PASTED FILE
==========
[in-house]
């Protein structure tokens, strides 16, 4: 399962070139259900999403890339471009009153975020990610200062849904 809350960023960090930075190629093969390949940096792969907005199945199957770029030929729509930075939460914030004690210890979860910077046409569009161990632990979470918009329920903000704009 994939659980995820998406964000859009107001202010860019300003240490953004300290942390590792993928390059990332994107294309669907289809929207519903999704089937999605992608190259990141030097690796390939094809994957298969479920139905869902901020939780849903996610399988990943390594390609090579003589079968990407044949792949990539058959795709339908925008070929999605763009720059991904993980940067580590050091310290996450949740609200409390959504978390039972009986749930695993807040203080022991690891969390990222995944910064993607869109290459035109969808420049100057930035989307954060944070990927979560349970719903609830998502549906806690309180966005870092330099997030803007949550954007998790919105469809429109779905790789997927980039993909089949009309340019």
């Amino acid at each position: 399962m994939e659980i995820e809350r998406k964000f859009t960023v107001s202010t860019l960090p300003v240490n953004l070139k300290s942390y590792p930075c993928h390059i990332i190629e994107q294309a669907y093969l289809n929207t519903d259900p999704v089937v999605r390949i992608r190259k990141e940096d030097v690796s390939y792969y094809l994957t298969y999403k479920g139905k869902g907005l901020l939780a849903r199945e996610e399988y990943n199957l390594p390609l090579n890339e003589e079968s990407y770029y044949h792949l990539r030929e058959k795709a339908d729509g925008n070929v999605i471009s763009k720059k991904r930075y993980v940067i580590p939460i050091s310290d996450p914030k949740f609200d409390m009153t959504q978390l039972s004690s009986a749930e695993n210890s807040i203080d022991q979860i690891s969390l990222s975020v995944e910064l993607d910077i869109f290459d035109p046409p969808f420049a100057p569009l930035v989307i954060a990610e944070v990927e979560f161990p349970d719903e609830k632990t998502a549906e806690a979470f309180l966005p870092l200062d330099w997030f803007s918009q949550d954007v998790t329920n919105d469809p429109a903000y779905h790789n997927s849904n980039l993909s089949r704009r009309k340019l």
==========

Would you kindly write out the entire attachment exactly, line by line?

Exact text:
[in-house]
């Protein structure tokens, strides 16, 4: 399962070139259900999403890339471009009153975020990610200062849904 809350960023960090930075190629093969390949940096792969907005199945199957770029030929729509930075939460914030004690210890979860910077046409569009161990632990979470918009329920903000704009 994939659980995820998406964000859009107001202010860019300003240490953004300290942390590792993928390059990332994107294309669907289809929207519903999704089937999605992608190259990141030097690796390939094809994957298969479920139905869902901020939780849903996610399988990943390594390609090579003589079968990407044949792949990539058959795709339908925008070929999605763009720059991904993980940067580590050091310290996450949740609200409390959504978390039972009986749930695993807040203080022991690891969390990222995944910064993607869109290459035109969808420049100057930035989307954060944070990927979560349970719903609830998502549906806690309180966005870092330099997030803007949550954007998790919105469809429109779905790789997927980039993909089949009309340019």
């Amino acid at each position: 399962m994939e659980i995820e809350r998406k964000f859009t960023v107001s202010t860019l960090p300003v240490n953004l070139k300290s942390y590792p930075c993928h390059i990332i190629e994107q294309a669907y093969l289809n929207t519903d259900p999704v089937v999605r390949i992608r190259k990141e940096d030097v690796s390939y792969y094809l994957t298969y999403k479920g139905k869902g907005l901020l939780a849903r199945e996610e399988y990943n199957l390594p390609l090579n890339e003589e079968s990407y770029y044949h792949l990539r030929e058959k795709a339908d729509g925008n070929v999605i471009s763009k720059k991904r930075y993980v940067i580590p939460i050091s310290d996450p914030k949740f609200d409390m009153t959504q978390l039972s004690s009986a749930e695993n210890s807040i203080d022991q979860i690891s969390l990222s975020v995944e910064l993607d910077i869109f290459d035109p046409p969808f420049a100057p569009l930035v989307i954060a990610e944070v990927e979560f161990p349970d719903e609830k632990t998502a549906e806690a979470f309180l966005p870092l200062d330099w997030f803007s918009q949550d954007v998790t329920n919105d469809p429109a903000y779905h790789n997927s849904n980039l993909s089949r704009r009309k340019l």